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Sometimes a DTR doesn't go quite as planned.  

Not too long ago my wife and I rented a convertible and took off for the Gulf Coast. Driving down the Interstate brought back a memory of when I first began courting her.

My mind drifted back over 12 years ago, the two of us cruising with the top down on my Geo Tracker, traveling across south Arkansas on Highway 82. I remember looking over at this incredible, amazing girl sitting in the passenger seat. She was beautiful. Her hair was pushed down tight under a ballcap as the hot summer wind whipped all around us. The sun was shining, the music was loud, and, although she preferred more refined modes of travel, such as a Boeing, life for me was just about as good as it could get. Man, I wanted to spend the rest of my earthly days just like this, side by side with this girl, traveling down life’s highway. In my feeble attempt to Define The Relationship, with all the courage I could muster, this utterance came forth:

“Well, summer is about over and you’re heading back to college, and I just wondered, uh, well, you know, um, what did you have in mind about us? I mean, uh, you know, I want us to keep this going long distance, and, uh, be just you and me, you know, I mean, exclusively, because, I, uh, have no interest in anyone else.”

There. In all its poetic beauty, it was out in the open. The tears of joy should be flowing soon.

She sat there, staring forward, not responding. Were my words hanging in the air, or had they been blown away, dispersed into tiny particles among the dragonflies and mimosas? Maybe she couldn’t quite make out what I’d said from all the wind noise, since usually when someone bares their soul there is some acknowledgement of the fact.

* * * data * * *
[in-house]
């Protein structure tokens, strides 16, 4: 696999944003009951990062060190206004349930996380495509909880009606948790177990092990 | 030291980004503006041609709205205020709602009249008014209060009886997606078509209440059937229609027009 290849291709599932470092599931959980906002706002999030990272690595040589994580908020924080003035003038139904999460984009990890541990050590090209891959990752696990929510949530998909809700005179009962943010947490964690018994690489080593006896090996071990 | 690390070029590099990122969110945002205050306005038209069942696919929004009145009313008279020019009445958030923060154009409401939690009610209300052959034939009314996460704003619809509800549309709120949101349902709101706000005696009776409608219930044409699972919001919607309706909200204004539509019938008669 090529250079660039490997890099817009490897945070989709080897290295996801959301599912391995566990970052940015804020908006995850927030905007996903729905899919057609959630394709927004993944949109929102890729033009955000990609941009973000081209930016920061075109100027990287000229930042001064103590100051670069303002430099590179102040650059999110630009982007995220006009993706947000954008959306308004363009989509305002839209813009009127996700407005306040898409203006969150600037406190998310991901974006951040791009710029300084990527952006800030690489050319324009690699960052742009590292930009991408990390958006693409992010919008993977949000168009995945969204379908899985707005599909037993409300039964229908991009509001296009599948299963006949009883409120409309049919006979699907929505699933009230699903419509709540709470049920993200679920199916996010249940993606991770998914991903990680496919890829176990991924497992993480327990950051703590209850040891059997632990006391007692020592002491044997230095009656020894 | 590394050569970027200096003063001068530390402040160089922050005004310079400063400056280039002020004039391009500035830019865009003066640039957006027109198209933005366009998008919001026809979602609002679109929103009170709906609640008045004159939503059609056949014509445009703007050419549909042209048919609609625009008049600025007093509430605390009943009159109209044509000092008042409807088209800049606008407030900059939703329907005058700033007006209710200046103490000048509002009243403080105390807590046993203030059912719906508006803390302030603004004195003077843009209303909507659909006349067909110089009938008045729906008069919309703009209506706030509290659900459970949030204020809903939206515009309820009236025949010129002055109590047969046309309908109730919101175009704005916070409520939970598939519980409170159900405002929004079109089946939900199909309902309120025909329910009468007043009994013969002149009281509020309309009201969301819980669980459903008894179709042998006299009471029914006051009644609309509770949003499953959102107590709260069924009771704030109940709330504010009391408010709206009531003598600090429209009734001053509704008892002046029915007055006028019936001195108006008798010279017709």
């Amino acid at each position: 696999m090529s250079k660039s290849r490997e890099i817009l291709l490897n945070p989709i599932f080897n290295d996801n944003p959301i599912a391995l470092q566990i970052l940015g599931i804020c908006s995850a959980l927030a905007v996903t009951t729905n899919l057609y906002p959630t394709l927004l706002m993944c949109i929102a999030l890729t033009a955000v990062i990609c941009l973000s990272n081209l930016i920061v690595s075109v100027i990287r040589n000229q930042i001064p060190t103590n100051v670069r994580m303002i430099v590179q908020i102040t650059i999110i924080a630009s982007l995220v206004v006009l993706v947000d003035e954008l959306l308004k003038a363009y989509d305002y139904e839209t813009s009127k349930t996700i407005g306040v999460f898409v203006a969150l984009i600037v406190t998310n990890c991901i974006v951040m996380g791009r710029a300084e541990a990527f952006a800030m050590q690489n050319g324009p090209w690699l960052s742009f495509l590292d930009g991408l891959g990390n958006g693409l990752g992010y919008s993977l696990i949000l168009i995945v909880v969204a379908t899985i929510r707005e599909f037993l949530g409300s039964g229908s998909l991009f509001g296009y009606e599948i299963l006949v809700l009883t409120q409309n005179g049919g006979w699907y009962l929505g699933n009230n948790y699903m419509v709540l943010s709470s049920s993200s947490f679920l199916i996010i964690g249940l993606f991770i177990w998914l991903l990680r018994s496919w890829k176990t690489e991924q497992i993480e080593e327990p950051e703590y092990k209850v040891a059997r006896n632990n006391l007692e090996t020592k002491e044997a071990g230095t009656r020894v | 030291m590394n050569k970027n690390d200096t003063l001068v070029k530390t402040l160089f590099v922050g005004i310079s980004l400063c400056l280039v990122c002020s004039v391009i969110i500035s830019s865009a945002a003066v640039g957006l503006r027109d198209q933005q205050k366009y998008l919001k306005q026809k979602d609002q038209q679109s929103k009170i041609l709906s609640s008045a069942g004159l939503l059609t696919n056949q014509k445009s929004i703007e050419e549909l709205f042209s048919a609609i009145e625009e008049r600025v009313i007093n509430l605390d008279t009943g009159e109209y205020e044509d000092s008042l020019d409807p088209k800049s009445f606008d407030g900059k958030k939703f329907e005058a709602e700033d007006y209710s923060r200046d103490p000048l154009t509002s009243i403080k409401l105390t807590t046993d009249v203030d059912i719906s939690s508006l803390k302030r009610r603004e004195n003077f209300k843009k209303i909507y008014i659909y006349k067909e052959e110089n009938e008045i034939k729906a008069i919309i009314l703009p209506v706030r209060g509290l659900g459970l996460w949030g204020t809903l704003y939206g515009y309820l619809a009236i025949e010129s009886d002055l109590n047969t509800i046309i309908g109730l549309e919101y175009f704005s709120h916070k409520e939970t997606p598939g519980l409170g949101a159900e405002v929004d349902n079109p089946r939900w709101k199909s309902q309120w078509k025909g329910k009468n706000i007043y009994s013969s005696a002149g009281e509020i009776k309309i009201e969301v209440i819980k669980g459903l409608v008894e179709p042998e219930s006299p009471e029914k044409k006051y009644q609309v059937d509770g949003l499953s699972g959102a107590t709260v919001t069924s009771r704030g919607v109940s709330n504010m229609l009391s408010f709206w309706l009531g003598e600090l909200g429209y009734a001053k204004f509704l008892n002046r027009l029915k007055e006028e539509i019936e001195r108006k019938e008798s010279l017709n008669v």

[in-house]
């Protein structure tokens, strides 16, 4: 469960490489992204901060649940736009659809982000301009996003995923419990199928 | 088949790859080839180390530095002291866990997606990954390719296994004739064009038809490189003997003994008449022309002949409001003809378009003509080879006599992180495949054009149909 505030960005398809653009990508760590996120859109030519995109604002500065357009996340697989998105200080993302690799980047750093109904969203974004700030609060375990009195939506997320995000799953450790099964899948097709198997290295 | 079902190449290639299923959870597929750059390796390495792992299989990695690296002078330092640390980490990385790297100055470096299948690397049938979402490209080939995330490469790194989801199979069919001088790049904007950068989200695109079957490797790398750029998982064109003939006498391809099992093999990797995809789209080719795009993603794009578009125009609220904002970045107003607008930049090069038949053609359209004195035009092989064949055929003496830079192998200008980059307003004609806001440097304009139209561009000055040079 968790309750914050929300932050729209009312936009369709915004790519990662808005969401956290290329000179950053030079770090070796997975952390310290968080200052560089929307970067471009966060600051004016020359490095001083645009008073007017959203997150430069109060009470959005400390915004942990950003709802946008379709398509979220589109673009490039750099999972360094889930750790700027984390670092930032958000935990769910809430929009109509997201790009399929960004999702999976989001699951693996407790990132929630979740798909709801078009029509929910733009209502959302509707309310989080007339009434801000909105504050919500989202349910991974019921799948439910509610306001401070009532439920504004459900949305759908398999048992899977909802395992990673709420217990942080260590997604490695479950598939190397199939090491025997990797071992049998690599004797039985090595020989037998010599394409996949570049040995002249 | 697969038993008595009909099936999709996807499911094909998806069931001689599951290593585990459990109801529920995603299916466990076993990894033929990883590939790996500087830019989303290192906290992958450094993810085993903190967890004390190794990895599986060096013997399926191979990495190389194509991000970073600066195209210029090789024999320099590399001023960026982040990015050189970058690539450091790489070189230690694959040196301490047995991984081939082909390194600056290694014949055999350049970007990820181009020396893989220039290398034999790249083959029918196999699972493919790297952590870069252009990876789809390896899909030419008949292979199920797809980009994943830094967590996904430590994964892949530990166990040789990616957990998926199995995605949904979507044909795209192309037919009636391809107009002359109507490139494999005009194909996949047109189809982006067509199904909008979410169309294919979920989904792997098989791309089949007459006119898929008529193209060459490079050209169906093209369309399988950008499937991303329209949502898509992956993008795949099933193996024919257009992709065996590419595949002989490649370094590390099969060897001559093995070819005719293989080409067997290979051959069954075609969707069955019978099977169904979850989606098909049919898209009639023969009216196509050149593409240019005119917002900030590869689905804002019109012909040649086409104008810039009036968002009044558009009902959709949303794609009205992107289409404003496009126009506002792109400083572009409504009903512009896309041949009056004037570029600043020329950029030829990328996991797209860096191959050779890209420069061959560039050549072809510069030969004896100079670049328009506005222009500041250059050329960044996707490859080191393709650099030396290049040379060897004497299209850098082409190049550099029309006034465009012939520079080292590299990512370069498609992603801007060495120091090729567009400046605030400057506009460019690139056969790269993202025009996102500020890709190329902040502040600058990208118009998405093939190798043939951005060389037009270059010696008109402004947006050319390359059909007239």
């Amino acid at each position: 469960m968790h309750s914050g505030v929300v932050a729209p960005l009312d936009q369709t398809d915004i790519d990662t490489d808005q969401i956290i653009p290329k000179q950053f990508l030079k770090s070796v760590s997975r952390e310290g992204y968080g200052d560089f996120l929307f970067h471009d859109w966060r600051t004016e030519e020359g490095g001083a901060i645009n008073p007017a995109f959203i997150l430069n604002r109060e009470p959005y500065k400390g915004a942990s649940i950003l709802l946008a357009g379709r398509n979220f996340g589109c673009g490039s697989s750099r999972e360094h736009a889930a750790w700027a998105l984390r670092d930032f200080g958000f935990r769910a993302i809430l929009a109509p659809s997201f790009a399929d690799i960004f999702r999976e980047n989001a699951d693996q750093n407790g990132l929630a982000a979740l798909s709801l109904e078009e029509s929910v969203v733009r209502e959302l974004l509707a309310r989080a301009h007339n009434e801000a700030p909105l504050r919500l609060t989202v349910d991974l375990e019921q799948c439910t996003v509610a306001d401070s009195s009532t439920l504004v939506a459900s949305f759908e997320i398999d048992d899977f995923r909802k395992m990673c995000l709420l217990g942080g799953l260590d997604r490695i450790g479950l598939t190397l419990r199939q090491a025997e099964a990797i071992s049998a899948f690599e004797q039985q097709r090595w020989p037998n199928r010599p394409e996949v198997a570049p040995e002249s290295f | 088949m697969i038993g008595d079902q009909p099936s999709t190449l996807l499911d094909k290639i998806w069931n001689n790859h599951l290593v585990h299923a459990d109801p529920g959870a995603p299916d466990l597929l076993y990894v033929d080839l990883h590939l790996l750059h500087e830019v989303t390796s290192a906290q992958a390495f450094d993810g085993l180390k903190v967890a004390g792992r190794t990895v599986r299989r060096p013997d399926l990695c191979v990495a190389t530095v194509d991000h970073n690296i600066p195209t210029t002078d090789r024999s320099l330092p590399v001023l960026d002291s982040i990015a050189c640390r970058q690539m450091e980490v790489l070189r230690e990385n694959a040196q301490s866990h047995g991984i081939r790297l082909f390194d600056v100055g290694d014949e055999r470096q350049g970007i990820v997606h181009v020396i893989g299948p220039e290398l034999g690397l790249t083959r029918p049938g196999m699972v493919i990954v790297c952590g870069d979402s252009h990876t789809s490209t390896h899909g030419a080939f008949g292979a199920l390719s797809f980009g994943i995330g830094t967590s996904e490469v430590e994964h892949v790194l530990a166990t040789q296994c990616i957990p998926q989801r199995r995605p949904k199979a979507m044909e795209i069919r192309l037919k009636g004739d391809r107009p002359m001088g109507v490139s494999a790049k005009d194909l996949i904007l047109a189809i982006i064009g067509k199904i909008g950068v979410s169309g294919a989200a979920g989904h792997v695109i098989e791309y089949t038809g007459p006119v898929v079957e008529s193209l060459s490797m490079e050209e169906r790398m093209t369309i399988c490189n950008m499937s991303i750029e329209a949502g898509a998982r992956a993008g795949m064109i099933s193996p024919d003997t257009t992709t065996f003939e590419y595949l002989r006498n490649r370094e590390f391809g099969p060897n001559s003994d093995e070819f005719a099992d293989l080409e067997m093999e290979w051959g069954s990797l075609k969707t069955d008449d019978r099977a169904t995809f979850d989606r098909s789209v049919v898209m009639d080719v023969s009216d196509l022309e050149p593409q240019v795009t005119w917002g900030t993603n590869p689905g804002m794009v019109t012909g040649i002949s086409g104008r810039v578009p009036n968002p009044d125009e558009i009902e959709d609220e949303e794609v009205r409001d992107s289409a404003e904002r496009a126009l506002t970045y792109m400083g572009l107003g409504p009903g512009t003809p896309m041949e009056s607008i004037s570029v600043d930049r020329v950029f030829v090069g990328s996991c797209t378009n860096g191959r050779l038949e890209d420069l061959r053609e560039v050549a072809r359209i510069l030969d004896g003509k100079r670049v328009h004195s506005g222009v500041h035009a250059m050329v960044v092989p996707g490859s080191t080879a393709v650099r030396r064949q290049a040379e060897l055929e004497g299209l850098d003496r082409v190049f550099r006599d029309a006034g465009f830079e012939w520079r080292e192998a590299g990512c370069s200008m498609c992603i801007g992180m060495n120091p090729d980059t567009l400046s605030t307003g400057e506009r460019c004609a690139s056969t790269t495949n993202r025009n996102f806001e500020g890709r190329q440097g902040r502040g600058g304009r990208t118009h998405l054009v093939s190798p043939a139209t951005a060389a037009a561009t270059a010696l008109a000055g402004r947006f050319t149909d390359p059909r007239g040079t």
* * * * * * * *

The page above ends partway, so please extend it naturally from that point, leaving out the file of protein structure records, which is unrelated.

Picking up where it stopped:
“Well, what do you think over there?” I asked again. “Yoo-hoo! Because I’m like, you know, very happy with all of this, you know, me and you and us, this whole thing.” I motioned with my hand, pointing back and forth between her and me, a little sign lingo for clarification.

“Oh, this is great,” she said. “I really like you and I’m having so much fun.” OK, I thought, fun is good, but theme parks are fun. We’re not on vacation, though. I have a destination in mind and it’s not Disneyland.

“But I don’t think I’m ready to be exclusive.”

Say what!? I almost swerved off the road. Was she serious? We had just left one of my family reunions in the deep, mosquito-infested south, and the thought briefly crossed my mind that maybe I’d been bitten and was experiencing the early signs of malaria. Or, was it my extended family that was making her nervous? They’re salt-of-the-earth, don’t get me wrong, but they can be a little raucous. Maybe she wondered how far from the tree the acorn fell.

“Look, I hardly know those people. I’ve only seen them about twice in my whole life. Don’t let them scare you.”

“Please. That’s not it at all,” she said. “Your family is wonderful. I just don’t think I’m ready to commit. Besides, we live four-and-a-half hours apart. I just think it’s a good idea for us not to move too fast.”

Move too fast? I’d been courting her for a whole two months! How much longer did she need to realize how perfect I was for her? I knew after the first few times we were together that I needed to look no further. Besides, neither of us were getting any younger, especially me since I was five years her senior. This was a curveball I’d not expected. Time to size up the competition.

“Well, is there anyone else who interests you?”

“Well, no one in particular,” she said. “I’m just not sure I’m ready to commit. Let’s see what happens.”